The extant strategic management literature suggests a variety of corporate turnaround strategies that can be adopted by firms experiencing inefficiency or misalignment with their target market due to the extreme market conditions in the business environment 17. Mbogo and Waweru 18 reviewed relevant literature and reported that the various forms of turnaround strategies include cost cutting strategy, revenue generation strategy, reorganization strategy, retrenchment strategy and repositioning strategy. The Repositioning form of turnaround strategy is a conscious move an organization decides to take so as to carefully adapt to the ever-changing commercial environment 19. Wong and Merrilees 20 define repositioning as a strategy meant to align the current and future organization/product/ service with the existing or future market conditions. It is a deliberate set of activities designed to change a firm's existing position 21.

Further, Jewell 22 posits that repositioning strategy is actually positioning unless the company, concept or product is completely new. The strategy is taken as a response by firms when facing unstable marketing environment, and enacted as a fundamental shift in the company’s value proposition 2, 23. In addition, repositioning strategy is necessary when the operational environment leads to drastic changes in the competitive landscape, such as changes in consumer behavior. Thus, effective repositioning requires deliberate, proactive, and iterative management of consumers’ perceptions to ensure that both the old position is weakened and the new position is learned (Strategic Direction, 2008). Kumar and Moran 24 contend that in an unstable business environment, repositioning strategy has an equal significance to the organizations as the initial positioning strategy formulation. The strategy is tailored towards increasing the operation of the firm by expanding its responsibilities 25 hence the strategy was adopted because its determinants are based on the firm and the approach towards its execution has implications for the firm's strategic orientation 26, 27.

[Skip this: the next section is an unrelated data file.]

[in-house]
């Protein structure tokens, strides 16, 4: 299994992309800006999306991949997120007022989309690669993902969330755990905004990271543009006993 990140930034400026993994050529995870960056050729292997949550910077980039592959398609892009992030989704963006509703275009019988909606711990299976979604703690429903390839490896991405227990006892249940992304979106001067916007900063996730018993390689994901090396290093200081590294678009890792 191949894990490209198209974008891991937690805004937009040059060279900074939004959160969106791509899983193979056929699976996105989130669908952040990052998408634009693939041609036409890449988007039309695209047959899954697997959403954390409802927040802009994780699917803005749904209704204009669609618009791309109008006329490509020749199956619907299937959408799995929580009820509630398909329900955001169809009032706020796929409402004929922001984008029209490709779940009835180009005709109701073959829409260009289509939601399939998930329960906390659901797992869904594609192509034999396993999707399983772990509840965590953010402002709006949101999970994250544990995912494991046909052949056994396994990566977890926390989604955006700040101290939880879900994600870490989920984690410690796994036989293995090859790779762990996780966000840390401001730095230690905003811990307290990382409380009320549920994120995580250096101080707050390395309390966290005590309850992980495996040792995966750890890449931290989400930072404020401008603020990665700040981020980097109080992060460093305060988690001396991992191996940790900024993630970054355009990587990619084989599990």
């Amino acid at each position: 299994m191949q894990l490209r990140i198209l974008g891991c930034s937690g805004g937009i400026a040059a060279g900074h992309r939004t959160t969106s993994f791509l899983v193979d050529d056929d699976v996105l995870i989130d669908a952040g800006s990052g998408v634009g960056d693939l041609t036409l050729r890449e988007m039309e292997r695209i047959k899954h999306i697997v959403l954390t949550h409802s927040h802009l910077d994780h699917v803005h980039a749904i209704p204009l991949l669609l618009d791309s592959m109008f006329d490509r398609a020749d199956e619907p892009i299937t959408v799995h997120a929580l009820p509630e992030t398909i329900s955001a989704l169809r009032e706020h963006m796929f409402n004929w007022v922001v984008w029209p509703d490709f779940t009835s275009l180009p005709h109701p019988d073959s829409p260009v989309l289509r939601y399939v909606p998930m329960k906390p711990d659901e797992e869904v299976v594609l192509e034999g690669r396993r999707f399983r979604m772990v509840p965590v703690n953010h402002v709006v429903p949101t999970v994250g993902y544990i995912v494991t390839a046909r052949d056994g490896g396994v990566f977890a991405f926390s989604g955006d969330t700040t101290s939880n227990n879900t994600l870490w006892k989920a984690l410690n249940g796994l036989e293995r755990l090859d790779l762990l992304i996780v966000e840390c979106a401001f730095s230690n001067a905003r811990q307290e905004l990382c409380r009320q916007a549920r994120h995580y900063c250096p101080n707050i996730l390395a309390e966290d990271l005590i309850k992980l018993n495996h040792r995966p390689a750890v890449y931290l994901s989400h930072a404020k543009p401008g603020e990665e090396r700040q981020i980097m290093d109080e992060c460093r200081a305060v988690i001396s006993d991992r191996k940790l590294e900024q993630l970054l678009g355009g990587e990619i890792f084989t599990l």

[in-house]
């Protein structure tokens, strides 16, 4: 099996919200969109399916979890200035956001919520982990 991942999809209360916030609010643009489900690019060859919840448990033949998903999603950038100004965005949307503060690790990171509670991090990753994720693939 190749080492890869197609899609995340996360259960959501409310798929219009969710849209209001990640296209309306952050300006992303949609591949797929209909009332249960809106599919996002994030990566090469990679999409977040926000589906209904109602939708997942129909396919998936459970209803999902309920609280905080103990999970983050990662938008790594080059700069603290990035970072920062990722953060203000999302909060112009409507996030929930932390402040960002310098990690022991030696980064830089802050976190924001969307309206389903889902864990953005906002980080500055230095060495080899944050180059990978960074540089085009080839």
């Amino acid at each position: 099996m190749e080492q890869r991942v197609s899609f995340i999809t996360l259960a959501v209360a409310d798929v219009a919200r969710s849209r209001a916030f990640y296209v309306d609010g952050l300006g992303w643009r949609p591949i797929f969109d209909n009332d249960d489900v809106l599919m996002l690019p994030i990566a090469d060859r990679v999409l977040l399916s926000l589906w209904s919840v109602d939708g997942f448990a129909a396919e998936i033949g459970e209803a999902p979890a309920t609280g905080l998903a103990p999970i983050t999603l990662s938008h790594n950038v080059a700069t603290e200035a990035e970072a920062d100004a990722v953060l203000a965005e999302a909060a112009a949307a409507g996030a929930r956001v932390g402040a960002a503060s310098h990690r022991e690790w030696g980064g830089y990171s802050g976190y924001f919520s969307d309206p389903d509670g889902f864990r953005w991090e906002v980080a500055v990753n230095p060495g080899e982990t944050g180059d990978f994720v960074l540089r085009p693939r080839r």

The global manufacturing landscape has become increasingly fragmented and complex 28. This is due to a rapid increase in manufacturing industries consolidating so as to increase efficiency in their value chain systems through process and managerial innovations 29. The continuous expansion of production leads to further improvements in efficiency, reflecting learning dynamics. This expansion accelerates the growth of productivity within the sector and the economy as a whole. When productivity increases as a result of economies of scale, as well as advances in technology and organization, production costs decrease, reducing the prices of goods that had once been affordable only by a few 30.

The resulting effect of these has been the shaping of the global industrial structures in terms of location, governance, and ownership of production 31, 32 with global manufacturing shifting away from developed economies towards emerging economies, mainly Asian countries. Developing countries’ share in world manufactured exports rose from 20.4 per cent in 1992 to 29.4 per cent in 2000 and 39 per cent in 2017 33, with an increase in their share of medium- and high-tech products . In 2010, for the first time, developing economies absorbed close to half of global FDI inflows 34, while non- OECD countries generated half of the world GDP, measured in purchasing power parity 35. These shifts reflect the relocation not only of production but also of related activities such as R&D and other professional services. According to some estimates, 90 per cent of all electronics R&D now takes place in Asia 36. Alongside these trends, and the growing global demand for manufactured goods, a number of questions are emerging about dwindling natural resources, and the availability of fresh water, as well as adverse climate change, underlining the need to improve the overall efficiency of resource consumption 37. A number of market, technical, and business model trends are also expected to reshape global manufacturing in the future 38, 39, 40.